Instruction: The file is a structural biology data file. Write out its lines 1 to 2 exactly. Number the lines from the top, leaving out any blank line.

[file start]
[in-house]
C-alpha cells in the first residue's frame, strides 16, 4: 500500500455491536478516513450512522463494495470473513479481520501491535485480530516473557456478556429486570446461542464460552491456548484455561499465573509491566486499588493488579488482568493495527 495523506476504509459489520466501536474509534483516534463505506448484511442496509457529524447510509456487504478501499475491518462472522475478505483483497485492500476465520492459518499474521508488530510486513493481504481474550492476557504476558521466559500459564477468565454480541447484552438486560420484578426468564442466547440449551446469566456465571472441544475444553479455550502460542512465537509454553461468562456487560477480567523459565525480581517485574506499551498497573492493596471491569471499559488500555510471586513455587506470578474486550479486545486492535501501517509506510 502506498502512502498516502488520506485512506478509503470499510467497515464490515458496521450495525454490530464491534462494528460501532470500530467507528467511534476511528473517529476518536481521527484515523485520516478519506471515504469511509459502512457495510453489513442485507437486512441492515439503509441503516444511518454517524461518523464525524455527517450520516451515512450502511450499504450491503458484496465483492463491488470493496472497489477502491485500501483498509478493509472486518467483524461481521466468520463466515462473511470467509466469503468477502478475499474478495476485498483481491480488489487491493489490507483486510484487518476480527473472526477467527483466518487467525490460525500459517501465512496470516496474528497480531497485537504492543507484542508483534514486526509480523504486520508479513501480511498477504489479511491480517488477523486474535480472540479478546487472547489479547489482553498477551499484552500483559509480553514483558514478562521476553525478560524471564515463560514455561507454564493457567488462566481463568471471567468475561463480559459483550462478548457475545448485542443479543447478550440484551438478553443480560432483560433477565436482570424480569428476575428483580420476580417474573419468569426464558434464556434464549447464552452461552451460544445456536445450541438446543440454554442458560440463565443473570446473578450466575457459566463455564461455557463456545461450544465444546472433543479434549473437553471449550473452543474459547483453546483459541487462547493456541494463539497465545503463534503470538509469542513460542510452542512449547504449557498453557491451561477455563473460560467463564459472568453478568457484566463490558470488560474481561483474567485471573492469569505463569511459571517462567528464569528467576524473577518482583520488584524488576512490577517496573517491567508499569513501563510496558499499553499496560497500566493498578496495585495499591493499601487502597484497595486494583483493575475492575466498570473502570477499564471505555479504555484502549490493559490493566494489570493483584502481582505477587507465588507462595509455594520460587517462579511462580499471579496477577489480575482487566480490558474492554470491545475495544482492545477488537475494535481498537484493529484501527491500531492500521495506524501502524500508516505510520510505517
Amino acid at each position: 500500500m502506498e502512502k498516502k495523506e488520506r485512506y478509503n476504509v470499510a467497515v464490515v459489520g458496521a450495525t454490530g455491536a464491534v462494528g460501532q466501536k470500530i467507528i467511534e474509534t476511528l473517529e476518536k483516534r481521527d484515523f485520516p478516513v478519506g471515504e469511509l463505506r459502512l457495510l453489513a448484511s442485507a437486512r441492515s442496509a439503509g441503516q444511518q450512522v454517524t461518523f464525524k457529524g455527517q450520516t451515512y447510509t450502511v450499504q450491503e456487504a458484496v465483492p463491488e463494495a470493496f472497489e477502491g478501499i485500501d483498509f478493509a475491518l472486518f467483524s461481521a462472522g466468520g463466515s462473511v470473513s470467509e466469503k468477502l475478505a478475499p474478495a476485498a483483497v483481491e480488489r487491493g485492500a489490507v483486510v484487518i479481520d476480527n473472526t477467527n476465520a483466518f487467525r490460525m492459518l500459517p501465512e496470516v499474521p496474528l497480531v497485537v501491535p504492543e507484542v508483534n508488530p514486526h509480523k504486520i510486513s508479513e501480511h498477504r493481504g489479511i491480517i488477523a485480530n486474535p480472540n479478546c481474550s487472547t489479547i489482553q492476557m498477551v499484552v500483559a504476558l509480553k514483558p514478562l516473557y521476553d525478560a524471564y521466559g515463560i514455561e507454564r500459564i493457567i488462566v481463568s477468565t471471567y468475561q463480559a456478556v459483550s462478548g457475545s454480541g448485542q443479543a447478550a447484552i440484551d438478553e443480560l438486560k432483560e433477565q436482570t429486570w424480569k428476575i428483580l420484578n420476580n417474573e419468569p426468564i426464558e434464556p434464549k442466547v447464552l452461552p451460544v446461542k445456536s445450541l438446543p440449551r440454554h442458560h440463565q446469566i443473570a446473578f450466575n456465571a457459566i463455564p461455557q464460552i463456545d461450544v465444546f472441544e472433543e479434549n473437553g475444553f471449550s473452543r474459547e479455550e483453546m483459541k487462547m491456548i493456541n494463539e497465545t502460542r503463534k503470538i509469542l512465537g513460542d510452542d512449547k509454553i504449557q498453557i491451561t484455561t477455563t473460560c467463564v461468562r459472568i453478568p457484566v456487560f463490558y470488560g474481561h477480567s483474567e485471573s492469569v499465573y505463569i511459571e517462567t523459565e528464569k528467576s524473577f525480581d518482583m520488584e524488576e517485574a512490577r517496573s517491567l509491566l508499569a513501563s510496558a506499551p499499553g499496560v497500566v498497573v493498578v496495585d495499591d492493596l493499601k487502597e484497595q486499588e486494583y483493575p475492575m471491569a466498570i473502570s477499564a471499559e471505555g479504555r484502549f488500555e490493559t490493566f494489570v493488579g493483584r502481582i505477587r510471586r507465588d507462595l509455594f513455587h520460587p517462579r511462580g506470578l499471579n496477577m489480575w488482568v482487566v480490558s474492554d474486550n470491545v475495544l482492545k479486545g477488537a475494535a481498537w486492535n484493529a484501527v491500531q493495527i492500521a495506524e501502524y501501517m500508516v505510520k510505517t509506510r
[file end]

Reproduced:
[in-house]
C-alpha cells in the first residue's frame, strides 16, 4: 500500500455491536478516513450512522463494495470473513479481520501491535485480530516473557456478556429486570446461542464460552491456548484455561499465573509491566486499588493488579488482568493495527 495523506476504509459489520466501536474509534483516534463505506448484511442496509457529524447510509456487504478501499475491518462472522475478505483483497485492500476465520492459518499474521508488530510486513493481504481474550492476557504476558521466559500459564477468565454480541447484552438486560420484578426468564442466547440449551446469566456465571472441544475444553479455550502460542512465537509454553461468562456487560477480567523459565525480581517485574506499551498497573492493596471491569471499559488500555510471586513455587506470578474486550479486545486492535501501517509506510 502506498502512502498516502488520506485512506478509503470499510467497515464490515458496521450495525454490530464491534462494528460501532470500530467507528467511534476511528473517529476518536481521527484515523485520516478519506471515504469511509459502512457495510453489513442485507437486512441492515439503509441503516444511518454517524461518523464525524455527517450520516451515512450502511450499504450491503458484496465483492463491488470493496472497489477502491485500501483498509478493509472486518467483524461481521466468520463466515462473511470467509466469503468477502478475499474478495476485498483481491480488489487491493489490507483486510484487518476480527473472526477467527483466518487467525490460525500459517501465512496470516496474528497480531497485537504492543507484542508483534514486526509480523504486520508479513501480511498477504489479511491480517488477523486474535480472540479478546487472547489479547489482553498477551499484552500483559509480553514483558514478562521476553525478560524471564515463560514455561507454564493457567488462566481463568471471567468475561463480559459483550462478548457475545448485542443479543447478550440484551438478553443480560432483560433477565436482570424480569428476575428483580420476580417474573419468569426464558434464556434464549447464552452461552451460544445456536445450541438446543440454554442458560440463565443473570446473578450466575457459566463455564461455557463456545461450544465444546472433543479434549473437553471449550473452543474459547483453546483459541487462547493456541494463539497465545503463534503470538509469542513460542510452542512449547504449557498453557491451561477455563473460560467463564459472568453478568457484566463490558470488560474481561483474567485471573492469569505463569511459571517462567528464569528467576524473577518482583520488584524488576512490577517496573517491567508499569513501563510496558499499553499496560497500566493498578496495585495499591493499601487502597484497595486494583483493575475492575466498570473502570477499564471505555479504555484502549490493559490493566494489570493483584502481582505477587507465588507462595509455594520460587517462579511462580499471579496477577489480575482487566480490558474492554470491545475495544482492545477488537475494535481498537484493529484501527491500531492500521495506524501502524500508516505510520510505517